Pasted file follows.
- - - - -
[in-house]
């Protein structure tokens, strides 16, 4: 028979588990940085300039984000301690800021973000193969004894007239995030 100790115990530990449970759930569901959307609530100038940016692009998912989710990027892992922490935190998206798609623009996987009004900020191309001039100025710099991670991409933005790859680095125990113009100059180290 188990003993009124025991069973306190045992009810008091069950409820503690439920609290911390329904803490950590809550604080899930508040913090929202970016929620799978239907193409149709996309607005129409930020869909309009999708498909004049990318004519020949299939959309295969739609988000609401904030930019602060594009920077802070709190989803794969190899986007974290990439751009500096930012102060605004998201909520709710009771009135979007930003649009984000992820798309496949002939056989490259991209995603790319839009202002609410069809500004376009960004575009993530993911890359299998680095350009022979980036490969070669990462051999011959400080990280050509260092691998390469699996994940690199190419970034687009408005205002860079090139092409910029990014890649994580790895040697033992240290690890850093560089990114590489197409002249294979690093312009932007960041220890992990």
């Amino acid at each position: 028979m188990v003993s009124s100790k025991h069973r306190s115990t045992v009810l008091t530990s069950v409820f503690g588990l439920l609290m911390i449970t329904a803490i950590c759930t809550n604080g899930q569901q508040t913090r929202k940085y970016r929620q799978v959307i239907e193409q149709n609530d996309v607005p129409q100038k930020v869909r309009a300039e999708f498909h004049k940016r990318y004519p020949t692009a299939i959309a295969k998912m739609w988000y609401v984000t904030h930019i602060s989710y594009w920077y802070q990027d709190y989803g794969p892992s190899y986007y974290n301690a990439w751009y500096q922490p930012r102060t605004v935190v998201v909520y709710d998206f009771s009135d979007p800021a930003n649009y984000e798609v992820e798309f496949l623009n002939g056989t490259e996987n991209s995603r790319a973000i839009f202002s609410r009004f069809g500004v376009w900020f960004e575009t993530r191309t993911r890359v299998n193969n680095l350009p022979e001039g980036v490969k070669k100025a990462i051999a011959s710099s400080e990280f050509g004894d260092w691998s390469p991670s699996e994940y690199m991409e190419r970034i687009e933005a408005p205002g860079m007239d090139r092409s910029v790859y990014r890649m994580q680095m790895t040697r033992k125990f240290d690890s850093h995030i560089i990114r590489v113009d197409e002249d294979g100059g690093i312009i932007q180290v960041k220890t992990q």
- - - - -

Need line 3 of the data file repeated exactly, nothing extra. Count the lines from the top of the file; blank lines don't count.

């Amino acid at each position: 028979m188990v003993s009124s100790k025991h069973r306190s115990t045992v009810l008091t530990s069950v409820f503690g588990l439920l609290m911390i449970t329904a803490i950590c759930t809550n604080g899930q569901q508040t913090r929202k940085y970016r929620q799978v959307i239907e193409q149709n609530d996309v607005p129409q100038k930020v869909r309009a300039e999708f498909h004049k940016r990318y004519p020949t692009a299939i959309a295969k998912m739609w988000y609401v984000t904030h930019i602060s989710y594009w920077y802070q990027d709190y989803g794969p892992s190899y986007y974290n301690a990439w751009y500096q922490p930012r102060t605004v935190v998201v909520y709710d998206f009771s009135d979007p800021a930003n649009y984000e798609v992820e798309f496949l623009n002939g056989t490259e996987n991209s995603r790319a973000i839009f202002s609410r009004f069809g500004v376009w900020f960004e575009t993530r191309t993911r890359v299998n193969n680095l350009p022979e001039g980036v490969k070669k100025a990462i051999a011959s710099s400080e990280f050509g004894d260092w691998s390469p991670s699996e994940y690199m991409e190419r970034i687009e933005a408005p205002g860079m007239d090139r092409s910029v790859y990014r890649m994580q680095m790895t040697r033992k125990f240290d690890s850093h995030i560089i990114r590489v113009d197409e002249d294979g100059g690093i312009i932007q180290v960041k220890t992990q």